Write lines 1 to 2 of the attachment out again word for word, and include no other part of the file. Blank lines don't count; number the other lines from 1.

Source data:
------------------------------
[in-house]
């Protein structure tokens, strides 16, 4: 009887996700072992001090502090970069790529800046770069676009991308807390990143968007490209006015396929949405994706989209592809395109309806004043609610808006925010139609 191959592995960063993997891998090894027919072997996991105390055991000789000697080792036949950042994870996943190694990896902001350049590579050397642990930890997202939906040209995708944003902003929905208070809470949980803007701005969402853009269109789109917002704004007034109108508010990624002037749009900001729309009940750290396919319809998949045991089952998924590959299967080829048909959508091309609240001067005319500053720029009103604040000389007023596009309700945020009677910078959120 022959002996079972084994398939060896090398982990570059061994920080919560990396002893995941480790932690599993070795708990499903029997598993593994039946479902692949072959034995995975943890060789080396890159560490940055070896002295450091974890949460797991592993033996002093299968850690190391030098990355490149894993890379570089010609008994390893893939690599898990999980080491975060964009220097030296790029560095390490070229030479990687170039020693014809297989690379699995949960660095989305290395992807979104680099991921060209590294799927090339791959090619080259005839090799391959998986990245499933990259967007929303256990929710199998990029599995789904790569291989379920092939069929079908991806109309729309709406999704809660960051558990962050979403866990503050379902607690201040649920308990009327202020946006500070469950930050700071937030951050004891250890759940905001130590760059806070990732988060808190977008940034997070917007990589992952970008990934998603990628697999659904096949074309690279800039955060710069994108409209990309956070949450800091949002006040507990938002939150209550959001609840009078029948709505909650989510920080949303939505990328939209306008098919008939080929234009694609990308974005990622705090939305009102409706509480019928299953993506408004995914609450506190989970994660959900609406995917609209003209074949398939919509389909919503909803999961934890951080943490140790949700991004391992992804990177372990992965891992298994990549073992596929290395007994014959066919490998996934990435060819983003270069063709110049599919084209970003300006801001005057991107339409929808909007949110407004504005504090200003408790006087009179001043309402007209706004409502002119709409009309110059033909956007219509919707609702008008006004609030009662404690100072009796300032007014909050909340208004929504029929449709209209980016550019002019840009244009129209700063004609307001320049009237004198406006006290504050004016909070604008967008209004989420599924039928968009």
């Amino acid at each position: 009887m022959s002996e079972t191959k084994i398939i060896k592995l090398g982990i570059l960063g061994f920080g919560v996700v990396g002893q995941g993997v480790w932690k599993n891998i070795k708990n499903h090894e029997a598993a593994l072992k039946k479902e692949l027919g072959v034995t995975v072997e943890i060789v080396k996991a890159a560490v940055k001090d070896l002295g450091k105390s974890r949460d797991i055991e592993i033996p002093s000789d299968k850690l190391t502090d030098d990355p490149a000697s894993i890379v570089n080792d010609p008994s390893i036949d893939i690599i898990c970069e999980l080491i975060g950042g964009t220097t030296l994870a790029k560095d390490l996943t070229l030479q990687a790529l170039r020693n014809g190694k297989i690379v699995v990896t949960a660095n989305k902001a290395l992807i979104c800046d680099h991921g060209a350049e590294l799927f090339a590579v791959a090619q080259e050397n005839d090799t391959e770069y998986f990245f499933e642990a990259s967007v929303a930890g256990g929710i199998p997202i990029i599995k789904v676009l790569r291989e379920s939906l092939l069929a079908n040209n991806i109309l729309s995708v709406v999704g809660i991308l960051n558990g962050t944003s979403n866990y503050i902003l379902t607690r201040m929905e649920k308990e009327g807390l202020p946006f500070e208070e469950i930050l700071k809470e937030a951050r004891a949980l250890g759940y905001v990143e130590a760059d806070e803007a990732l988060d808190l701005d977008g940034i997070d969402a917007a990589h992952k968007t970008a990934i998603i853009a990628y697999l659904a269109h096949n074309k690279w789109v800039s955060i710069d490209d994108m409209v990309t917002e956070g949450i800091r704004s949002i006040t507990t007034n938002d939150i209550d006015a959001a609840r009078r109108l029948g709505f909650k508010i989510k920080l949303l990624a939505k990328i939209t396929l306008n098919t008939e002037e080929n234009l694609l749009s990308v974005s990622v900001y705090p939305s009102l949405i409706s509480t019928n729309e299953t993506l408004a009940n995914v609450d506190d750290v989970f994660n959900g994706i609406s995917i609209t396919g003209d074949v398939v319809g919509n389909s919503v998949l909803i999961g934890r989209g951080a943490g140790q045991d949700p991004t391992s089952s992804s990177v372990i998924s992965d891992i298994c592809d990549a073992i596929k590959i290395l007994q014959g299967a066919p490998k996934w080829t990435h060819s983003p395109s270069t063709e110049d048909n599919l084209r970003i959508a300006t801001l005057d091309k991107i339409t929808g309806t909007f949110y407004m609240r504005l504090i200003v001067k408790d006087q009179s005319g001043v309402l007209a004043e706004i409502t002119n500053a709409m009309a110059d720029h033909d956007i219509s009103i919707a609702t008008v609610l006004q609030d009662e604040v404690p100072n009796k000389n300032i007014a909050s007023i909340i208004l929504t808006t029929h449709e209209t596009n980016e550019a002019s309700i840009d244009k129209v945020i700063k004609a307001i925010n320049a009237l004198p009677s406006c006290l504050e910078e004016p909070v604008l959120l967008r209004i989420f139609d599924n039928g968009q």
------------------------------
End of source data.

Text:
[in-house]
């Protein structure tokens, strides 16, 4: 009887996700072992001090502090970069790529800046770069676009991308807390990143968007490209006015396929949405994706989209592809395109309806004043609610808006925010139609 191959592995960063993997891998090894027919072997996991105390055991000789000697080792036949950042994870996943190694990896902001350049590579050397642990930890997202939906040209995708944003902003929905208070809470949980803007701005969402853009269109789109917002704004007034109108508010990624002037749009900001729309009940750290396919319809998949045991089952998924590959299967080829048909959508091309609240001067005319500053720029009103604040000389007023596009309700945020009677910078959120 022959002996079972084994398939060896090398982990570059061994920080919560990396002893995941480790932690599993070795708990499903029997598993593994039946479902692949072959034995995975943890060789080396890159560490940055070896002295450091974890949460797991592993033996002093299968850690190391030098990355490149894993890379570089010609008994390893893939690599898990999980080491975060964009220097030296790029560095390490070229030479990687170039020693014809297989690379699995949960660095989305290395992807979104680099991921060209590294799927090339791959090619080259005839090799391959998986990245499933990259967007929303256990929710199998990029599995789904790569291989379920092939069929079908991806109309729309709406999704809660960051558990962050979403866990503050379902607690201040649920308990009327202020946006500070469950930050700071937030951050004891250890759940905001130590760059806070990732988060808190977008940034997070917007990589992952970008990934998603990628697999659904096949074309690279800039955060710069994108409209990309956070949450800091949002006040507990938002939150209550959001609840009078029948709505909650989510920080949303939505990328939209306008098919008939080929234009694609990308974005990622705090939305009102409706509480019928299953993506408004995914609450506190989970994660959900609406995917609209003209074949398939919509389909919503909803999961934890951080943490140790949700991004391992992804990177372990992965891992298994990549073992596929290395007994014959066919490998996934990435060819983003270069063709110049599919084209970003300006801001005057991107339409929808909007949110407004504005504090200003408790006087009179001043309402007209706004409502002119709409009309110059033909956007219509919707609702008008006004609030009662404690100072009796300032007014909050909340208004929504029929449709209209980016550019002019840009244009129209700063004609307001320049009237004198406006006290504050004016909070604008967008209004989420599924039928968009």